Competition itself would provide better discipline than antitrust enforcement, if EU officials allowed market forces to work. What sounds like a good idea on the surface - neutrality or openness - is actually a subterfuge on competition and a form of regulatory distortion. Hard rules on net neutrality mean that companies cannot engage in differentiation in price, service, or marketing, preventing any company from launching a competitive service to Google. Naturally, the company that garners the lion’s share of the world’s internet traffic wants neutrality because it cements the status quo. Unsuprisingly Google has been a key supporter of the policy and funds a cadre of activists. For Google, the payoff is clear: Its market share is high around the world, and even higher in those countries with net neutrality rules, as independent analytics tools show.

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Net neutrality: Feelings may be justified in the debate, but there is no excuse not to follow an evidence-based approach to regulation
A complex debate
There is no doubt that the net neutrality debate is complicated. Each country considering net neutrality rules has its own definition—from notions that all traffic should move at the same speed across a network to rules that enshrine modular internet architecture to other definitions. In a number of countries, calls for net neutrality have been coupled with arguments for freedom of speech, freedom from censorship, and respect of privacy.

There is no doubt that these human rights are important, but whether these rights are being violated by operators’ traffic management practices is another matter. Making any net neutrality rule should be based on sound, verifiable evidence of consumer harm. Strand Consult has studied this issue in depth in various countries and has produced a report titled Understanding Net Neutrality and Stakeholders’ Arguments. This research note provides some background on how the debate has evolved in the US and the Netherlands, two countries with net neutrality rules.

What is good regulation
The 10th Anniversary Edition of the Telecom Regulations Handbook published in 2011 for the world community of telecom regulators, observes, ”Regulation has potentially high costs. The regulatory process is inherently time consuming to administer and requires considerable expenditure of resources. In addition, regulation can have unintended consequences which may be detrimental to customers and the ‘public interest’. No matter how capable and well intentioned regulators are, they will never be able to produce outcomes as efficient as a well-functioning market. . . Where regulation is necessary, regulatory forbearance is the key to good outcomes. . . In other words, the concept of regulatory forbearance rests on the goal of a gradual removal of ex ante regulation and an accompanying increase in the use of general ex poste competition regulation. ”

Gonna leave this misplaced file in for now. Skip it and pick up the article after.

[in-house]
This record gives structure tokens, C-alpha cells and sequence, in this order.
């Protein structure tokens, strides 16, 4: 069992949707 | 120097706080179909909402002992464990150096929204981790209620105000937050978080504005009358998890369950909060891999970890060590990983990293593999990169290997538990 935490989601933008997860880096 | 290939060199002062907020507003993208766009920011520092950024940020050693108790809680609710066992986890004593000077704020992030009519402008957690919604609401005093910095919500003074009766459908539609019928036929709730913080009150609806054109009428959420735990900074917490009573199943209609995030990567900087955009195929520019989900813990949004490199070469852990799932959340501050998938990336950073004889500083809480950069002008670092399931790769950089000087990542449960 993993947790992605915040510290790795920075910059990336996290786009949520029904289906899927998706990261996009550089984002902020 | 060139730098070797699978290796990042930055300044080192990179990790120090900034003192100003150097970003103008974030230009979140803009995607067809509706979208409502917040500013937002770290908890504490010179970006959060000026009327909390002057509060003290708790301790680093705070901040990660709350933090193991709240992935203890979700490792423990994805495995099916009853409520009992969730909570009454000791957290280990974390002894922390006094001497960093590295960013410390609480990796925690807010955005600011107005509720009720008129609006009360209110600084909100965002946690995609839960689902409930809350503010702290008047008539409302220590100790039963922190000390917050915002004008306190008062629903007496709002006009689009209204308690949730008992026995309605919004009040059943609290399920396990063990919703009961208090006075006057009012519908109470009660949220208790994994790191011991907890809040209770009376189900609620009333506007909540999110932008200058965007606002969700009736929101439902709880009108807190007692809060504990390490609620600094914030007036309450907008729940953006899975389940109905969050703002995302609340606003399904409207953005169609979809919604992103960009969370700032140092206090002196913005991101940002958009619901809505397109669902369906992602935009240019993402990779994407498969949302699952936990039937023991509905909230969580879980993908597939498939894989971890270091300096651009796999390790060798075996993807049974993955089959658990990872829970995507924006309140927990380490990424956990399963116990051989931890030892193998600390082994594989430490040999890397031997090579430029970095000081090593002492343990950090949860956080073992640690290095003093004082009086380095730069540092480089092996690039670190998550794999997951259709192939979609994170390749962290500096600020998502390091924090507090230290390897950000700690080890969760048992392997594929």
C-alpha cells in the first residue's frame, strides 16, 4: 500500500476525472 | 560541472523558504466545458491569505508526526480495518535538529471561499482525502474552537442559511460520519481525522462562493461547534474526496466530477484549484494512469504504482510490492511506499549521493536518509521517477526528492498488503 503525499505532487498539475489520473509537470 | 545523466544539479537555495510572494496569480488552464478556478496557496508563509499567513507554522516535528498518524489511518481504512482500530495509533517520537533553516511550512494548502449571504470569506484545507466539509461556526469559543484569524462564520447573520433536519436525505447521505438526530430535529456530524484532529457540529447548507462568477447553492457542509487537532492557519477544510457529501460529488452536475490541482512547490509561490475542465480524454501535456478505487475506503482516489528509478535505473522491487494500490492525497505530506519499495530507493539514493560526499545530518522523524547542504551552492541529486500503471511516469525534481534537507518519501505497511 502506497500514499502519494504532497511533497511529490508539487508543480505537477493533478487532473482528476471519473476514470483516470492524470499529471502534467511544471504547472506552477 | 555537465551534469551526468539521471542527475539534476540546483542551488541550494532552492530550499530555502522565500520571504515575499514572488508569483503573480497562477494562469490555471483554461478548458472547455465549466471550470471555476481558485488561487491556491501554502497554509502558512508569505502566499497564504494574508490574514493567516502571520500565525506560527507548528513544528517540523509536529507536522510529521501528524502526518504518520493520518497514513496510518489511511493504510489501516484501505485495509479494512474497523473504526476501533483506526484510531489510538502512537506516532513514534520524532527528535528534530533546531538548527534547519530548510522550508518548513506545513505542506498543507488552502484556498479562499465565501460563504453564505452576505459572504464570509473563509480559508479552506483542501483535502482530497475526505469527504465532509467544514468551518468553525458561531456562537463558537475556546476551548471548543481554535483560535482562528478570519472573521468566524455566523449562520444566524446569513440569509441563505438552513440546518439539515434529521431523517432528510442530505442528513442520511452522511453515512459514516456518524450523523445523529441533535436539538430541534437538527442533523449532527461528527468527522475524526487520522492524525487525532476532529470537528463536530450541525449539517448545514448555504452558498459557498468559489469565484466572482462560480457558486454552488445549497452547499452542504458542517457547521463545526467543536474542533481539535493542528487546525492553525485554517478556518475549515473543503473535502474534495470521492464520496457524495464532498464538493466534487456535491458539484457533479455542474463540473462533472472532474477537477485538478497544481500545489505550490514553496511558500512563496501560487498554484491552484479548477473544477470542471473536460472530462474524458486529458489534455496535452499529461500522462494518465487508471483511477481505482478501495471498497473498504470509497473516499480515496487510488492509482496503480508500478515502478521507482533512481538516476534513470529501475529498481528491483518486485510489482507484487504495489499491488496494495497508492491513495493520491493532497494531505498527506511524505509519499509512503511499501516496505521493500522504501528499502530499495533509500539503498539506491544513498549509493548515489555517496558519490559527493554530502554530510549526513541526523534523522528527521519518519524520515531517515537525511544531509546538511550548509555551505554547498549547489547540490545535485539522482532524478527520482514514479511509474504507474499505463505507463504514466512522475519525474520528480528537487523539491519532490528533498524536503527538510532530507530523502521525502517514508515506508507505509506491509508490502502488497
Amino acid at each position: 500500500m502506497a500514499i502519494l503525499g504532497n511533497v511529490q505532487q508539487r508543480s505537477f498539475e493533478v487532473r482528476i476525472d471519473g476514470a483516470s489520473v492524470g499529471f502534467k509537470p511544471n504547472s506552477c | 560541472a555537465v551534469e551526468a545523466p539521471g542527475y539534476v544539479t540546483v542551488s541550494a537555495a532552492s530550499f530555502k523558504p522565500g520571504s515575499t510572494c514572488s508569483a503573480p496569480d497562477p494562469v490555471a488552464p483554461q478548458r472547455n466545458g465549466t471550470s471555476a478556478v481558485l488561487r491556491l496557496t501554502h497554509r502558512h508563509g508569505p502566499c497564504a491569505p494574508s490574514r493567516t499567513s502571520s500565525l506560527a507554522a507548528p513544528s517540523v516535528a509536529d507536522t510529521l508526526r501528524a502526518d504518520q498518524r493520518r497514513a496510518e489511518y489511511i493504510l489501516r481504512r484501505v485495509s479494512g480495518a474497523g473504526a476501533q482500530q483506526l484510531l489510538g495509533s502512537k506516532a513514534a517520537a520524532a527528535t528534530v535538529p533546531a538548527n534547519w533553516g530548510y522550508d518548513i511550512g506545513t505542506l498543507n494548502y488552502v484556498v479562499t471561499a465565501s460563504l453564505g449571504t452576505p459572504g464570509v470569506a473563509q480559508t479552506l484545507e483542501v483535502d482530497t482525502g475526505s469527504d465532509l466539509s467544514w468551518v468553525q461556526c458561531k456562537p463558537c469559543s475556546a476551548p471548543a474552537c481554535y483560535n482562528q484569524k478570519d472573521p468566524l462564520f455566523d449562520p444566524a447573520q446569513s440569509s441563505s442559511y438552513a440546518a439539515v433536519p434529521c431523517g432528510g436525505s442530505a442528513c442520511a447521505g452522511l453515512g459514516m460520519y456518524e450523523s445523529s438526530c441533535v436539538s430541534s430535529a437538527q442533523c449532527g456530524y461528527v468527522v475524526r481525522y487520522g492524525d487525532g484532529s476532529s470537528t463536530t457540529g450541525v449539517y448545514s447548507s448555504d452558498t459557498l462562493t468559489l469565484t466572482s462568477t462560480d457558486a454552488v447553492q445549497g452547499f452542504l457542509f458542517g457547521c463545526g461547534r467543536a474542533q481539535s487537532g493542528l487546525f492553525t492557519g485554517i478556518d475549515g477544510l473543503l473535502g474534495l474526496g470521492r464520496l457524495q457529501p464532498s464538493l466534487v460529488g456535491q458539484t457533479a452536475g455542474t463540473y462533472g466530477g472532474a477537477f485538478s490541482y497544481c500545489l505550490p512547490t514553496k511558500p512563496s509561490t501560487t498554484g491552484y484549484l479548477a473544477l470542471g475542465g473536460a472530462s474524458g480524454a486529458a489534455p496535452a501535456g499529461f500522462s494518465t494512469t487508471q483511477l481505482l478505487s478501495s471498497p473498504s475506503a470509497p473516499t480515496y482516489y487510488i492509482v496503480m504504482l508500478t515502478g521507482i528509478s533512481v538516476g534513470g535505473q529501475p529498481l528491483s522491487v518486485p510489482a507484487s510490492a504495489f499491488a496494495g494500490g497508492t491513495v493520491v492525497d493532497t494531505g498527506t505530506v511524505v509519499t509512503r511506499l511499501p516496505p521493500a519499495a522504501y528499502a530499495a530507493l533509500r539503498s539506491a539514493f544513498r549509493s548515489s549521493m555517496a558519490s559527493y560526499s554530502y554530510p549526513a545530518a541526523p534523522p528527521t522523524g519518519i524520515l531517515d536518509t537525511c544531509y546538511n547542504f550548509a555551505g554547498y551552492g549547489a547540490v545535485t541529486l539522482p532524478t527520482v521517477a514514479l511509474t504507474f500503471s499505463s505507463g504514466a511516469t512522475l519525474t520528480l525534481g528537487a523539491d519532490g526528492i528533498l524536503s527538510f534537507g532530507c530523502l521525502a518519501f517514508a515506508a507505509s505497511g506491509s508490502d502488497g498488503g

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The moment of truth – a portrait of the fight for hard net neutrality regulation by Save The Internet and other internet activists
The report “The moment of truth – a portrait of the fight for hard net neutrality regulation by Save The Internet and other internet activists” also shows how activists working in concert with European telecom regulators succeeded to circumvent the EU’s democratic process. While the three branches of EU government may have officially agreed on a set of rules intended to balance stakeholders' interests, the BEREC guidelines introduce new terms and provisions not found in the legislation, effectively creating new rules.

Given the deep disappointment among Europeans with the EU, Brussels is desperate to make any seemingly consumer-friendly policy. It proffers net neutrality rules as a way to “guarantee the Internet as an engine of innovation” even though it has no empirical evidence for this claim. EU governments spend approximately €150 billion annually on innovation and growth policies but have no systematic way to determine whether these policies work. Unwittingly while Brussels may see net neutrality as a short term win, it only adds to the continued resentment of Europeans who see the EU bureaucracy as disconnected, ineffective, and unaccountable in their decisions. The report also shows why telecom operators have failed for their lack of compelling thought leadership and coalition building.

Contact us to get your free copy of the report “The moment of truth – a portrait of the fight for hard net neutrality regulation by Save The Internet and other internet activists”. Strand Consult wants to share its knowledge with you. We believe that the press and especially telecoms regulators fail to see the actors and issue critically and are uninterested in empirical evidence in policymaking.